One difficulty lies in Barthes’s own ambivalence about biography, which he stated forcefully in his prefatory remarks to the interview with Jean Thibaudeau: ‘Any biography is a novel which dares not speak its name.’5 It is not as if he had always despised biography, or as if, like Bourdieu, he had denounced it as an illusion.6 True, he leaves ‘Racine as an individual’ out of it, but he treats authors (Michelet, Racine and Sade, for example) as places for experimentation and assemblage. Throughout his texts, he demonstrates a desire for signs of life that largely determine his almost sensual attachment to literature. The notations that, after 1971, in Sade, Fourier, Loyola, he called ‘biographemes’ are those shards of life, of singularity, that point us to the bodies of the subjects mentioned. A person consists in details and in their scattering, ‘somewhat like the ashes we strew into the wind after death’.7 These biographemes define an art of memory linked to an ethic of biography often mentioned by Barthes’s commentators: ‘Were I a writer, and dead, how I would love it if my life, through the pains of some friendly and detached biographer, were to reduce itself to a few details, a few preferences, a few inflections, let us say: to “biographemes” whose distinction and mobility might go beyond any fate and come to touch, like Epicurean atoms, some future body, destined to the same dispersion.’8 These famous words provide us with the programme for a life story that is less that of a biography than that of the ‘amnesiac’ autobiography of Roland Barthes by Roland Barthes, where the anamnesis, directly contrasted with biography, is defined as a ‘counter-march’ or ‘counter-descent’: ‘[. . .] a (hostile) challenge to chronology, to the false rationality of the logico-chronological, the ordo naturalis: it is an ordo artificialis (flash-back).’9 It is all there, unconnected, unyoked, as a fragment or trace. Polyphonic, opened up to the infinite process of re-composition, it turns any continuous narrative into a form of ‘obscenity’ (the French word cochonnerie, or swinishness, is used in Sade, Fourier, Loyola to refer to the flumen orationis, the fluvial aspect of continuous discourse) because it fixes an image, because it forgets that the self is forever shifting and inventing itself. By turning Barthes’s own self-portrait into a fetish text, many readers see biography as the most anti-Barthesian of gestures.10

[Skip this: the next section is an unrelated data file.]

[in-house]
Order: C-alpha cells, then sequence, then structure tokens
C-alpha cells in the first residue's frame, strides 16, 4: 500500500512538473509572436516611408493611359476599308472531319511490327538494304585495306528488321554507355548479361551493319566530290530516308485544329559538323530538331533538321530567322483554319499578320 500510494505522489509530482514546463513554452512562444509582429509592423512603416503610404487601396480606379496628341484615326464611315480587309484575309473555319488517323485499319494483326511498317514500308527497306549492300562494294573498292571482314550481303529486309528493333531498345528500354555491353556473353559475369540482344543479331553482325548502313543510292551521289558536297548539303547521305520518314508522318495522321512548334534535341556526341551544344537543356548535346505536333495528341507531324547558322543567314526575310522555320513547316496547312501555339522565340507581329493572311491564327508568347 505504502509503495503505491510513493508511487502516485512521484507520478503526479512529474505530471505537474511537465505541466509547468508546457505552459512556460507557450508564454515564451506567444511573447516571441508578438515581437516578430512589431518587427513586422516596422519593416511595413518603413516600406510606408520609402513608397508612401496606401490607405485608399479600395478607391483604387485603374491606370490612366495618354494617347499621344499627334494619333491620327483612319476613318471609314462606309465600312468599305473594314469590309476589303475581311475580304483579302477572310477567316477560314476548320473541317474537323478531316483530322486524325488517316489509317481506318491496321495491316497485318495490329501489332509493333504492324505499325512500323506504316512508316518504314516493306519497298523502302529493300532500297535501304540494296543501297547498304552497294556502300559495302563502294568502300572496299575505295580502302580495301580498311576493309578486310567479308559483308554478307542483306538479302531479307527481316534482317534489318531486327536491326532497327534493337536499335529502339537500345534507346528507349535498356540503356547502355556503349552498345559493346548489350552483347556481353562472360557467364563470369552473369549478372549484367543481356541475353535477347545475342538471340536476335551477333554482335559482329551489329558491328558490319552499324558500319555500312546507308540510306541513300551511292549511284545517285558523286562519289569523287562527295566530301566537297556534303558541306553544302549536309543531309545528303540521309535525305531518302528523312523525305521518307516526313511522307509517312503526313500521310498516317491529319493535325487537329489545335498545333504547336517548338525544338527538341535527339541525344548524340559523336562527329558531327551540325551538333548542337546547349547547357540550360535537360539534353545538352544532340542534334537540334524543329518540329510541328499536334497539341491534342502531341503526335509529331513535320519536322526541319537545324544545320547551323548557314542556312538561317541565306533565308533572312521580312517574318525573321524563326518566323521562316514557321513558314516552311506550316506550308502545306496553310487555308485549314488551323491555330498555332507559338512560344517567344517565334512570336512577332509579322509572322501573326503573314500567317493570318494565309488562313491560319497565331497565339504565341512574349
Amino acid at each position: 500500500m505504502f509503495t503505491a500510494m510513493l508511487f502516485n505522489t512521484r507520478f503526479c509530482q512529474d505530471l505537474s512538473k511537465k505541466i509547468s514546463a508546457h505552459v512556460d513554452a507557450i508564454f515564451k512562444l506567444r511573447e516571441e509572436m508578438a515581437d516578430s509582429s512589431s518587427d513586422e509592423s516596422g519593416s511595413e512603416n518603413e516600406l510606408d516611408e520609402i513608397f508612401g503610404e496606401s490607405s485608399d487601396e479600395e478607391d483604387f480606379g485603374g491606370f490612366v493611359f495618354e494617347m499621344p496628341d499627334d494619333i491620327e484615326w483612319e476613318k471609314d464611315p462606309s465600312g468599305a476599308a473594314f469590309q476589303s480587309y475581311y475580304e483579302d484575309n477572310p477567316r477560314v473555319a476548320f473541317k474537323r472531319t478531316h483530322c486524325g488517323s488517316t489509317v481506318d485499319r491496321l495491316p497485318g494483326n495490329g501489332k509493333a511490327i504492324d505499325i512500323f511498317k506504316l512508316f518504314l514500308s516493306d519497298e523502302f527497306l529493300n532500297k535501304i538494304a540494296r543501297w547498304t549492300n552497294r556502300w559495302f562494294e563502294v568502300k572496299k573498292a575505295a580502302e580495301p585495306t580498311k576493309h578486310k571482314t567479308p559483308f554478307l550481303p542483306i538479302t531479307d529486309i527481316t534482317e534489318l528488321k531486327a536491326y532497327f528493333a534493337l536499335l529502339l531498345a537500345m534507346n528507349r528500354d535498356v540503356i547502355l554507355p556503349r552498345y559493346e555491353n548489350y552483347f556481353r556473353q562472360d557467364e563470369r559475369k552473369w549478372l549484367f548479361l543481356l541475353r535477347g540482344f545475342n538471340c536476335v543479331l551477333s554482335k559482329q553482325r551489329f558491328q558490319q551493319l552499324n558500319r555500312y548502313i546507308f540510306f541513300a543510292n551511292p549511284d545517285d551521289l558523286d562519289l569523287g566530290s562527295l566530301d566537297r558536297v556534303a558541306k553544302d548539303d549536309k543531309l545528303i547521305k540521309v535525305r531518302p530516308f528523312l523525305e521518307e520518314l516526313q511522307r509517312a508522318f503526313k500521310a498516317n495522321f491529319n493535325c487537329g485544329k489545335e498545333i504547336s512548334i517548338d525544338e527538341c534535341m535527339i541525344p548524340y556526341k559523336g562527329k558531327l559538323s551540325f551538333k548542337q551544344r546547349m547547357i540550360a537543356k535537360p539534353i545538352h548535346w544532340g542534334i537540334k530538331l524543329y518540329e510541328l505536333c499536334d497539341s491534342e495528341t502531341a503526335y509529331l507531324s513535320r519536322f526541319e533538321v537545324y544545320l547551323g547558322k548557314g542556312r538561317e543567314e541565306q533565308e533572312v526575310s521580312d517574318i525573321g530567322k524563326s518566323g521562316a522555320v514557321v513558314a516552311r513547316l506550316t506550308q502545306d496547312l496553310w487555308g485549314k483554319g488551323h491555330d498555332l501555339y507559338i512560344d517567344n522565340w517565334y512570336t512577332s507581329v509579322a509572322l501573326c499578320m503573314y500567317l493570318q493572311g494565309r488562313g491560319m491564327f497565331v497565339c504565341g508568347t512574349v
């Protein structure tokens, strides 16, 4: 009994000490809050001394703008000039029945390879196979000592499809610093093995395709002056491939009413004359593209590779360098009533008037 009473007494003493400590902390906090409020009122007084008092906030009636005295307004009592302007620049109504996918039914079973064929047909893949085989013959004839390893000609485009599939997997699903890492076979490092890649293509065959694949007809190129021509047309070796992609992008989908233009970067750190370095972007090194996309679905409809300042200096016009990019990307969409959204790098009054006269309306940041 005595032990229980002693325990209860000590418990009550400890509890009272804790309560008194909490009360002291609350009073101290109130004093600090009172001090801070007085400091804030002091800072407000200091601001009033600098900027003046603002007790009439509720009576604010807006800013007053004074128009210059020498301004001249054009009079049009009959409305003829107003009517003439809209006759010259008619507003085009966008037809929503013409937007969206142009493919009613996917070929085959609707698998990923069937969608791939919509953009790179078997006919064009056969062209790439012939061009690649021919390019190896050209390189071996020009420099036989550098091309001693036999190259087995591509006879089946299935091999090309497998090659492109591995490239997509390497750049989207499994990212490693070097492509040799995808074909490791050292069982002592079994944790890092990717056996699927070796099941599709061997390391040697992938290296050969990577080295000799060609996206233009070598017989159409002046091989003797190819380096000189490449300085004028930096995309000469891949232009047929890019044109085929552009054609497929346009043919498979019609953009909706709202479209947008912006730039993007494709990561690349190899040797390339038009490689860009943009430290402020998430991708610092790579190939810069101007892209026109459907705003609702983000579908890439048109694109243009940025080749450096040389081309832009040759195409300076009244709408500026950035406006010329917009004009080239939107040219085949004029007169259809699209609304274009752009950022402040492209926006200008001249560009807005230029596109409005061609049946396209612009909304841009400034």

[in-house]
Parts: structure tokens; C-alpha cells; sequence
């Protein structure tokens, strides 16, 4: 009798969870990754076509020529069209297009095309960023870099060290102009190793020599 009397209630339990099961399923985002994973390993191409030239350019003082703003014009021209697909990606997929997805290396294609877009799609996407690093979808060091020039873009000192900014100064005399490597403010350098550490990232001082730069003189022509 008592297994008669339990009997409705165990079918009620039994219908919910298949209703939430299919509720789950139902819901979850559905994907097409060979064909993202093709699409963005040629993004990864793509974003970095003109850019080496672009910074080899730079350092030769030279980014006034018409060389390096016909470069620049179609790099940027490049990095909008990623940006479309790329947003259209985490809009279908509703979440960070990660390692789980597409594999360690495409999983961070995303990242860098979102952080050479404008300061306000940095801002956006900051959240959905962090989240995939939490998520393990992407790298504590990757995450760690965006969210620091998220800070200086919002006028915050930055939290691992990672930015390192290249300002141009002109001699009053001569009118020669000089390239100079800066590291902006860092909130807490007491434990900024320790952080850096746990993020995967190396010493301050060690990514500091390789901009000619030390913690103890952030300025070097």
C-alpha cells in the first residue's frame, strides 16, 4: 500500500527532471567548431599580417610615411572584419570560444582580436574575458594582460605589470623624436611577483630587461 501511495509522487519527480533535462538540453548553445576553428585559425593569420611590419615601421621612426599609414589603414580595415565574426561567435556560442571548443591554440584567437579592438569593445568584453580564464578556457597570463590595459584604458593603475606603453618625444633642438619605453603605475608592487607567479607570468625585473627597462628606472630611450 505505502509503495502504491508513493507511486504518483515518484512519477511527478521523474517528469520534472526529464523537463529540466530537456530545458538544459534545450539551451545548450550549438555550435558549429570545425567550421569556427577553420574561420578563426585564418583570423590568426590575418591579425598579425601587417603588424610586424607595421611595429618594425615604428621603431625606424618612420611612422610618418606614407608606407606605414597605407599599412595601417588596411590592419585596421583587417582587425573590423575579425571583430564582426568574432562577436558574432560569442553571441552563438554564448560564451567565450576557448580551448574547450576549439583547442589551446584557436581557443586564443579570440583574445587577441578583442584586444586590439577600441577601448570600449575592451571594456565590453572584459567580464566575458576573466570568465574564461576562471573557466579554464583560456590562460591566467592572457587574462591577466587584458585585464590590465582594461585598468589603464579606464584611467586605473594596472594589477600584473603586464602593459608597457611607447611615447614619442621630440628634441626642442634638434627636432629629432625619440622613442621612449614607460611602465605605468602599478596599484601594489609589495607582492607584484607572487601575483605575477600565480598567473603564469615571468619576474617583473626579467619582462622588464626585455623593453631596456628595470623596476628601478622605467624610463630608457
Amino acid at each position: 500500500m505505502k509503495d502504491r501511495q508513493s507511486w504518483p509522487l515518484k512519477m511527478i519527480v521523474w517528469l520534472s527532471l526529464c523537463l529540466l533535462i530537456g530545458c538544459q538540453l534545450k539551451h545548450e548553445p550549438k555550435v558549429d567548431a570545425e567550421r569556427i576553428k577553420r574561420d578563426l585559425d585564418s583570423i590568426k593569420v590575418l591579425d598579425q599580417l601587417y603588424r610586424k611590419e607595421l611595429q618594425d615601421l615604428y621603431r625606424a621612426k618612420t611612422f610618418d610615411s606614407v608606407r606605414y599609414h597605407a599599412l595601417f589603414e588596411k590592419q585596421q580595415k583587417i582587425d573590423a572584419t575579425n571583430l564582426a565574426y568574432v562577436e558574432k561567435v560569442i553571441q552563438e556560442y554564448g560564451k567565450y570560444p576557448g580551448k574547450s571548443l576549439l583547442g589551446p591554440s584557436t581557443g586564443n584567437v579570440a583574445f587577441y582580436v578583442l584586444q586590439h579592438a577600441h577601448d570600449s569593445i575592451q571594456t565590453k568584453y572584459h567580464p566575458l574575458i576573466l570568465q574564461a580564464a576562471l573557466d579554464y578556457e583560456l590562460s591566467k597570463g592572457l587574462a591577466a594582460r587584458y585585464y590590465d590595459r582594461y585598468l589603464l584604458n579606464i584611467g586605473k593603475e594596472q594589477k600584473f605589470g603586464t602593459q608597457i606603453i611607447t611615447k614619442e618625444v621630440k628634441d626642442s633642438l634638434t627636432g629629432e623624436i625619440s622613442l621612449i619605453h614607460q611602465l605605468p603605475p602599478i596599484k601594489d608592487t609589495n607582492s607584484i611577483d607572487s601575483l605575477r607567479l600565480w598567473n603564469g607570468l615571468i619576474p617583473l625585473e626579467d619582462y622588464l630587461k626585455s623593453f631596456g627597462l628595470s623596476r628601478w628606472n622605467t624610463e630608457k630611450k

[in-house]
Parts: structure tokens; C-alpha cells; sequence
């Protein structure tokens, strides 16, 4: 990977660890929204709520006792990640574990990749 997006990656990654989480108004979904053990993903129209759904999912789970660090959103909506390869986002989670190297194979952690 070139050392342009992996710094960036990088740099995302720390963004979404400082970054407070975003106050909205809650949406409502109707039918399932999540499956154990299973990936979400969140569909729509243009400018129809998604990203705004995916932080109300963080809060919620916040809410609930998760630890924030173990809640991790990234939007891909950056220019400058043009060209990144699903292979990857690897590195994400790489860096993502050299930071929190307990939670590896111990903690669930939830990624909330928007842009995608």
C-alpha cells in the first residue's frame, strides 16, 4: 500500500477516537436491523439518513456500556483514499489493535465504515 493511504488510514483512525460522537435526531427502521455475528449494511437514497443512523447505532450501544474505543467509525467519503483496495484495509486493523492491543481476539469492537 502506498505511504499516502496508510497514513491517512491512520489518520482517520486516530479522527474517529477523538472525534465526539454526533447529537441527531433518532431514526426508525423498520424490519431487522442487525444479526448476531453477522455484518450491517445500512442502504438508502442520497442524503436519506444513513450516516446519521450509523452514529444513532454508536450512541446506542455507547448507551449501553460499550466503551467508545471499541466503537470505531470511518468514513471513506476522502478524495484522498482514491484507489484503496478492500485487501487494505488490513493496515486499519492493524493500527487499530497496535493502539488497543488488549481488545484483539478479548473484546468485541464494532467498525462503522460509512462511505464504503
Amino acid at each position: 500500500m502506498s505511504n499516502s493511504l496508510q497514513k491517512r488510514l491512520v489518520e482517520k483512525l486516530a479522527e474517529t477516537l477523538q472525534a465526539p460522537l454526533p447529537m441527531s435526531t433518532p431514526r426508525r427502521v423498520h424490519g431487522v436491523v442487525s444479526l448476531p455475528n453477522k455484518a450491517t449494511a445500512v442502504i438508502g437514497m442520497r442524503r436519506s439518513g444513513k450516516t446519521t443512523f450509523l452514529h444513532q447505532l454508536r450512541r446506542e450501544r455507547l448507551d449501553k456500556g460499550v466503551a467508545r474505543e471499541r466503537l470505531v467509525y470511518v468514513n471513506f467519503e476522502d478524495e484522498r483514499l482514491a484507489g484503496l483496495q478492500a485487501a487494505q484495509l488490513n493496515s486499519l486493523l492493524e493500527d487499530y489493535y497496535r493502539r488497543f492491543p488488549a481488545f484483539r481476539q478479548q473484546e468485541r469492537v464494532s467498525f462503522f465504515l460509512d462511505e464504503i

And yet, what Barthes held up in contrast to continuity was still a quest for unity. On Michelet, he wrote: ‘I have sought merely to describe a unity, not to explore its roots in history or in biography’.11 It is, conversely, by pluralizing Barthes that we will compensate for the spirit of continuity inherent in the life story – not seeking any homology between the life and the work, but including both of them within stories and histories (here, too, in the plural), contexts and relations, and describing different kinds of genesis – the strata of archives, the things which life deposits within the documents of the real, the leitmotifs and refrains of the oeuvre. If biographemes are to biography what photos are to History, as Barthes seems to suggest in Camera Lucida,12 we will complement the biographemes with legends, linking them up or binding them together, drawing out the ideas within them. What is left – events, writings and traces – can be appropriated only in writing, in other words in the movement of a thought.

The writer of a biography might have been discouraged by other external reasons, beginning with the amount of work that has been done on the author, during his lifetime and since his death, both in France and abroad. It is striking that Barthes’s own reservations about biography should have entailed a veritable passion, among critics, commentators and writers, for his life. The term ‘Rolandism’ has even been coined to describe this drive to view the author as a character in a novel or to relate his life. In the very fine lecture he gave at the Collège de France on 19 October 1978, called ‘Longtemps, je me suis couché de bonne heure . . .’, Barthes suggested the name ‘Marcelism’ for the special interest readers can take in the life of Marcel Proust, distinct from any liking they might have for his style or his oeuvre.13 This loving approach to the author is made via the disoriented narrative he gave of his own life in his oeuvre. In the same way, we can use the term ‘Rolandism’ to refer to this relation with a subject who returns endlessly to his own life as to a succession of figures. The profound relation between life and writing that is tirelessly staged in the books, lectures and seminars is one explanation for the interest many readers take in Barthes’s life: as if there were some magic key there, some spell that would open up several doors at once, the door of his personal quest and the door of the desire for writing that everyone harbours. Another reason for the wish to turn his life into a ‘Life’ is probably the fact that Barthes’s life is an accumulation of all the gaps one can imagine – gaps that always cry out to be filled. The initial lack was the father’s death; the parenthesis, the sanatorium; the concealed dimension, homosexuality; the discontinuous element, fragmentary writing; while the final lack was the silly road accident. These holes, these lacunae, require a narrative, a filling, an explanation.